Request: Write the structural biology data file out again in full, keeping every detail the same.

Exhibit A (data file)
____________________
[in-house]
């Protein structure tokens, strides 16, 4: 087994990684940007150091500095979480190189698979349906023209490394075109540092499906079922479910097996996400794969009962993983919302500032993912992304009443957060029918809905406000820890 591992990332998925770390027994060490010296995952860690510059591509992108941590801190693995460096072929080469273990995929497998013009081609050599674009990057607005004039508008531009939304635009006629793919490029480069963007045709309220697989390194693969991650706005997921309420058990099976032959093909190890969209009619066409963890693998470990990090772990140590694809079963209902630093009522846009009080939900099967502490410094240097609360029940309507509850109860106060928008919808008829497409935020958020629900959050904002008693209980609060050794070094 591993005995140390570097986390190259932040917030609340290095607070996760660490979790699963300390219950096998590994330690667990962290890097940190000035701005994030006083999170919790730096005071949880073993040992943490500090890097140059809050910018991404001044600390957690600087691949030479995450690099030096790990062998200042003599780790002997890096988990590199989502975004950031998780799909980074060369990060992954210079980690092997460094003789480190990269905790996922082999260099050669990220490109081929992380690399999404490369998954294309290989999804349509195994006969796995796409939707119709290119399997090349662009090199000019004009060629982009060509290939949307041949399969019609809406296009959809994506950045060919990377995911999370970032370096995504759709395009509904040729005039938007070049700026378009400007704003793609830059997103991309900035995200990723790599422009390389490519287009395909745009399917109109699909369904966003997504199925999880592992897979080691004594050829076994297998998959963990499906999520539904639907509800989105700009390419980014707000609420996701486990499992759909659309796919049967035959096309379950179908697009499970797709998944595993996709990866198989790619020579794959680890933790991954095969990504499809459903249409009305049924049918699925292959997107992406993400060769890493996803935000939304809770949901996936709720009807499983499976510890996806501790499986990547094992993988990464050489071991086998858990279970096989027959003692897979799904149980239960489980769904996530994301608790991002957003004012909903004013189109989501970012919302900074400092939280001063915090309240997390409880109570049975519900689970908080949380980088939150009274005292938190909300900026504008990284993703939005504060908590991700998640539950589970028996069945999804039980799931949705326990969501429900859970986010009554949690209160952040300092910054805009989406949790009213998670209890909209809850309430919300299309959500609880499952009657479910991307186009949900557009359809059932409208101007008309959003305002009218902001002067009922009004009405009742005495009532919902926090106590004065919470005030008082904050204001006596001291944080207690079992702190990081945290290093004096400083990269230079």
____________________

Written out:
[in-house]
């Protein structure tokens, strides 16, 4: 087994990684940007150091500095979480190189698979349906023209490394075109540092499906079922479910097996996400794969009962993983919302500032993912992304009443957060029918809905406000820890 591992990332998925770390027994060490010296995952860690510059591509992108941590801190693995460096072929080469273990995929497998013009081609050599674009990057607005004039508008531009939304635009006629793919490029480069963007045709309220697989390194693969991650706005997921309420058990099976032959093909190890969209009619066409963890693998470990990090772990140590694809079963209902630093009522846009009080939900099967502490410094240097609360029940309507509850109860106060928008919808008829497409935020958020629900959050904002008693209980609060050794070094 591993005995140390570097986390190259932040917030609340290095607070996760660490979790699963300390219950096998590994330690667990962290890097940190000035701005994030006083999170919790730096005071949880073993040992943490500090890097140059809050910018991404001044600390957690600087691949030479995450690099030096790990062998200042003599780790002997890096988990590199989502975004950031998780799909980074060369990060992954210079980690092997460094003789480190990269905790996922082999260099050669990220490109081929992380690399999404490369998954294309290989999804349509195994006969796995796409939707119709290119399997090349662009090199000019004009060629982009060509290939949307041949399969019609809406296009959809994506950045060919990377995911999370970032370096995504759709395009509904040729005039938007070049700026378009400007704003793609830059997103991309900035995200990723790599422009390389490519287009395909745009399917109109699909369904966003997504199925999880592992897979080691004594050829076994297998998959963990499906999520539904639907509800989105700009390419980014707000609420996701486990499992759909659309796919049967035959096309379950179908697009499970797709998944595993996709990866198989790619020579794959680890933790991954095969990504499809459903249409009305049924049918699925292959997107992406993400060769890493996803935000939304809770949901996936709720009807499983499976510890996806501790499986990547094992993988990464050489071991086998858990279970096989027959003692897979799904149980239960489980769904996530994301608790991002957003004012909903004013189109989501970012919302900074400092939280001063915090309240997390409880109570049975519900689970908080949380980088939150009274005292938190909300900026504008990284993703939005504060908590991700998640539950589970028996069945999804039980799931949705326990969501429900859970986010009554949690209160952040300092910054805009989406949790009213998670209890909209809850309430919300299309959500609880499952009657479910991307186009949900557009359809059932409208101007008309959003305002009218902001002067009922009004009405009742005495009532919902926090106590004065919470005030008082904050204001006596001291944080207690079992702190990081945290290093004096400083990269230079």